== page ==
[Note: This post is part of a series that I will refer to as MFL Success Stories. They are added to provide inspiration for giving and help define what Mediocrity-Free Living looks like in practice. They are NOT intended to make me look like a great giver. I'm just like you, sometimes I give and some times I don't.
As I receive your submissions, these will focus on stories submitted by the MFL Community.]
Would you give money to someone you didn’t know? Most of us would say yes, especially if it wouldn’t inconvenience us or require us to go without anything of significance. But would you give money to someone who just offended you or who seemed somehow undeserving? That was the decision I had to make.
On one occasion, I pulled into my local grocer in Northern Colorado on my way home from work. It was a cool, clear evening and the sun was slipping behind the mountains. I parked my car at the back of the parking lot because it was crowded and the walk would be refreshing.
I may have been distracted by the beautiful weather, or the shopping list I was forming in my head, but when I stepped from behind my SUV a passing car had to brake suddenly to avoid hitting me. I smiled repentantly and mouthed a Thank You at the driver but the elderly woman would have none of it. She frowned and scolded me as she went on to find her parking space.
I was a little disappointed that she hadn’t accepted my attempt to show remorse and went on into the store. As I got in line to check out, I suddenly realized I was behind the woman who had scolded me only a little while before. I thought about changing checkout lanes but then someone stepped in behind me and I decided to stick it out behind the woman.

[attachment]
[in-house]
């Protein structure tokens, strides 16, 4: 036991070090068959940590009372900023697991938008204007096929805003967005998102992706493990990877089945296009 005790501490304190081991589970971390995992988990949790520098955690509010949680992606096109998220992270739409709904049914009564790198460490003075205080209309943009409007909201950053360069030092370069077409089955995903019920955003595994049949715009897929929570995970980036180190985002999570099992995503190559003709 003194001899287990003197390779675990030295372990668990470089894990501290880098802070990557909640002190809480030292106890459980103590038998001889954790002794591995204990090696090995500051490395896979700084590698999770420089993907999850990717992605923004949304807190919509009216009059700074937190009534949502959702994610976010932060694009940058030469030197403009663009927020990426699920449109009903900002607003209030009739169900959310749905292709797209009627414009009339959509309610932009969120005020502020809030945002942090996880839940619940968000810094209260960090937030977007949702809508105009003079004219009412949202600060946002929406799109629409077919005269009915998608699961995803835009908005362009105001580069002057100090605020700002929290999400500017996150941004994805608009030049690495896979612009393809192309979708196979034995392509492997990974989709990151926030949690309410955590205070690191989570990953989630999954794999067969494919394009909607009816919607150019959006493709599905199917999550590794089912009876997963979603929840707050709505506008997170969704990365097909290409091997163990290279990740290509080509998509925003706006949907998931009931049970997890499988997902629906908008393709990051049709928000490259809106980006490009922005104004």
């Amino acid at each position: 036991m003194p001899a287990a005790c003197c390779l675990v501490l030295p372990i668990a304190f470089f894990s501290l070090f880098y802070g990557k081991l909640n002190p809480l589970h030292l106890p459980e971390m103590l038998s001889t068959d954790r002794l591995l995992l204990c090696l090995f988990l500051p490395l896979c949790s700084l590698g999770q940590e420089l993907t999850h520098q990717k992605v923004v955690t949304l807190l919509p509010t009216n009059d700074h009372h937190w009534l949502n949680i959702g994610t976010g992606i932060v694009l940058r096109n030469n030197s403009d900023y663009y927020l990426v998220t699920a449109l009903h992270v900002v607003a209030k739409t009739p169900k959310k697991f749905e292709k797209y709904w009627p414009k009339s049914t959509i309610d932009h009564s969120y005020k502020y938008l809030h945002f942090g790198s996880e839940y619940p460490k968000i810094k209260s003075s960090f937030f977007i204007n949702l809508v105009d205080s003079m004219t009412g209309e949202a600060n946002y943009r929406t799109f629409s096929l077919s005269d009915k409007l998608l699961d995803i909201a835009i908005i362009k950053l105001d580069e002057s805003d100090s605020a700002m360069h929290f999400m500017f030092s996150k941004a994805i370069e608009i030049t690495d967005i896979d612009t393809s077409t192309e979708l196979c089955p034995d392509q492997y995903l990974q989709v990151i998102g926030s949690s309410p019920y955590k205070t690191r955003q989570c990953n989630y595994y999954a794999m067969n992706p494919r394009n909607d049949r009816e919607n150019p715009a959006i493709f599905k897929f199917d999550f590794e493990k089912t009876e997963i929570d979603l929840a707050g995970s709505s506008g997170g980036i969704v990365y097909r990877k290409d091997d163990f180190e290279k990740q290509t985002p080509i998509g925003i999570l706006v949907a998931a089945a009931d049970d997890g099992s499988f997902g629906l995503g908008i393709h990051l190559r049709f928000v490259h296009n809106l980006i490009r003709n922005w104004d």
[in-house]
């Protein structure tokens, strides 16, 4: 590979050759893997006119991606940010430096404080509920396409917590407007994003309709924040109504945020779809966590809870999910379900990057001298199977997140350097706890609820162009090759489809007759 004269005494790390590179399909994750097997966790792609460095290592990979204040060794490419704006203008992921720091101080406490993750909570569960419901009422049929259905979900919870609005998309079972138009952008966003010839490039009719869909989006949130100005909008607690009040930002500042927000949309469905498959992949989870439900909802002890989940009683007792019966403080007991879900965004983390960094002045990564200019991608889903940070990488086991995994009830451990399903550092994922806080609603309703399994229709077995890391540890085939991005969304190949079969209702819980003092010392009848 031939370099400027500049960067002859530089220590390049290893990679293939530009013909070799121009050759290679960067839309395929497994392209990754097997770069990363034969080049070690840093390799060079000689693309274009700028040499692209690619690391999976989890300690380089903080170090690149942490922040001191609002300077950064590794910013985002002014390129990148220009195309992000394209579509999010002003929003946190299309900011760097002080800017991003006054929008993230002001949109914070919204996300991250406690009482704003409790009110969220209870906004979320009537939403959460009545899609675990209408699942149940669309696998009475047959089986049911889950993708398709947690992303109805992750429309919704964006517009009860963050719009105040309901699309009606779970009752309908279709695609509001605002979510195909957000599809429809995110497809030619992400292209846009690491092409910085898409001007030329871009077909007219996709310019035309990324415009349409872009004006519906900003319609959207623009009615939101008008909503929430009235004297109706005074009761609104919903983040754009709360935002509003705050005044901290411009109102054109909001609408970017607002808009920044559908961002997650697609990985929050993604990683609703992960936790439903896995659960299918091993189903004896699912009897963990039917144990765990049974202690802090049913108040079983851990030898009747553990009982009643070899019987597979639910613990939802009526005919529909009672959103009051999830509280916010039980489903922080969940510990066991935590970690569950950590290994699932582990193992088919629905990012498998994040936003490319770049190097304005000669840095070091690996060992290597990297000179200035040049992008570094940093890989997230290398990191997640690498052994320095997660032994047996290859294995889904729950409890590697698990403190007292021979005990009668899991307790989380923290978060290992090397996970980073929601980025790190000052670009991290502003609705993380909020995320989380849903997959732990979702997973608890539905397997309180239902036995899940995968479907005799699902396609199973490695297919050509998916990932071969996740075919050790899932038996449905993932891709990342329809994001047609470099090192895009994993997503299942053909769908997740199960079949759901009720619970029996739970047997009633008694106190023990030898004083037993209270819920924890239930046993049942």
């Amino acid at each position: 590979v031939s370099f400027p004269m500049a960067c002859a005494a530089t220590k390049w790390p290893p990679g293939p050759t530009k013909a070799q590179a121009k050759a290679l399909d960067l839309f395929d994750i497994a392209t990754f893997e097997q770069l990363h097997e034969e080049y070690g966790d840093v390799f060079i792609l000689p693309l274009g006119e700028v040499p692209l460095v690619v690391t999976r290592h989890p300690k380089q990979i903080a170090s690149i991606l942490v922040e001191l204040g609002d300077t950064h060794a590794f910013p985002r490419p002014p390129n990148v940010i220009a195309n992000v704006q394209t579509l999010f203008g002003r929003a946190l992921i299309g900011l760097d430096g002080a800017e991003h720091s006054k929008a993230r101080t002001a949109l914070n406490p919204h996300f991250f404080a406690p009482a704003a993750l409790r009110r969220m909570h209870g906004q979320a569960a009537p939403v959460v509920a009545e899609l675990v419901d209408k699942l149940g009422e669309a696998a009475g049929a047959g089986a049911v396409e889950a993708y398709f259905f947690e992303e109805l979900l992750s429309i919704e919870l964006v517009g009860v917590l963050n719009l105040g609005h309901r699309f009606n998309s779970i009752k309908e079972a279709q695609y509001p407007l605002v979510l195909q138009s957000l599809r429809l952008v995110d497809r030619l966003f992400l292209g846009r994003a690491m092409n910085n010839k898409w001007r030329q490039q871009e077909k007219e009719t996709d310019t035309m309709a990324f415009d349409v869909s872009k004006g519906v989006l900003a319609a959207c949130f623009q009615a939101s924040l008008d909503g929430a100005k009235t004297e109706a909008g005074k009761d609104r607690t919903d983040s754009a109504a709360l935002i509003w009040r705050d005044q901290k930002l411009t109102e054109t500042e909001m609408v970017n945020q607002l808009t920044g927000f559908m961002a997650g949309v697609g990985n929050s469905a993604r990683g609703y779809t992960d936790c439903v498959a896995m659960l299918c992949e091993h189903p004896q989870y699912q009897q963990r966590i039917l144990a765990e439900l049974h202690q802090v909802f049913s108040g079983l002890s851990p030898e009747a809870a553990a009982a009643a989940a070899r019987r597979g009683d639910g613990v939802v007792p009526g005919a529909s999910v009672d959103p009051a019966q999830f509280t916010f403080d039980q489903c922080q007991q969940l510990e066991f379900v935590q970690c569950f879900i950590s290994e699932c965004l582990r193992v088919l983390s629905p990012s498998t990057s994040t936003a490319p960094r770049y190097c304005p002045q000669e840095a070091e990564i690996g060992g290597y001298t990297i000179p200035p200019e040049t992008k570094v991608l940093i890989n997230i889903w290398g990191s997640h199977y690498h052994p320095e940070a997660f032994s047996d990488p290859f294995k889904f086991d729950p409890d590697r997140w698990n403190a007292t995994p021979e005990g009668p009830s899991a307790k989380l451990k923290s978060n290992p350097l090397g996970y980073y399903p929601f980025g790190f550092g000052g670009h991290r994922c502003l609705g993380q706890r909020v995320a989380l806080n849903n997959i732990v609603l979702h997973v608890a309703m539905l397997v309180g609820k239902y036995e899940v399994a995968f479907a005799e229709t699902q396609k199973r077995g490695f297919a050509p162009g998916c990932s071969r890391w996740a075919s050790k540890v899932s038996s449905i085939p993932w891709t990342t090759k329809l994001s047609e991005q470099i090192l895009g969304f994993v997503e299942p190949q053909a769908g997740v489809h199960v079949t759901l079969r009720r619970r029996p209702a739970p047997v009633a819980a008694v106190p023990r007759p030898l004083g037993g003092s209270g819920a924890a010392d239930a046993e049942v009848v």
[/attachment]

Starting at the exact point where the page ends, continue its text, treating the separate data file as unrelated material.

Then a funny thing happened.
As the woman was paying with cash it became obvious that she didn’t have enough money to cover the few things she was buying and she was distressed.
I had to make a decision. The woman didn’t deserve my help. At least, I didn’t think so after she scolded me in the parking lot.
But before I could finish debating in mind, I found myself reaching into my wallet. I didn’t often carry cash then, but I happened to have five dollars which I quickly handed to the clerk.
The elderly woman tried to refuse my offer but I gently insisted.
The look on the woman’s face was priceless as she realized that I was the guy in the parking lot. I could tell she wondered whether I recognized her. I imagined the movie sound effects playing in the background as the tires screeched, metal crashed and glass shattered.
She was so confused, I don’t think she even said, “Thank you. “ I smiled as she walked away with a puzzled look on her face. I never saw her again and really didn’t want to. I had my chance to help someone else succeed and I was delighted I got it right, that time.
Do you have a story about something big or small you did to help someone else succeed?
Share it here and I may include it in an upcoming MFL Success Story.
Or if you prefer just drop it in the comments below.
I just love to hear from you.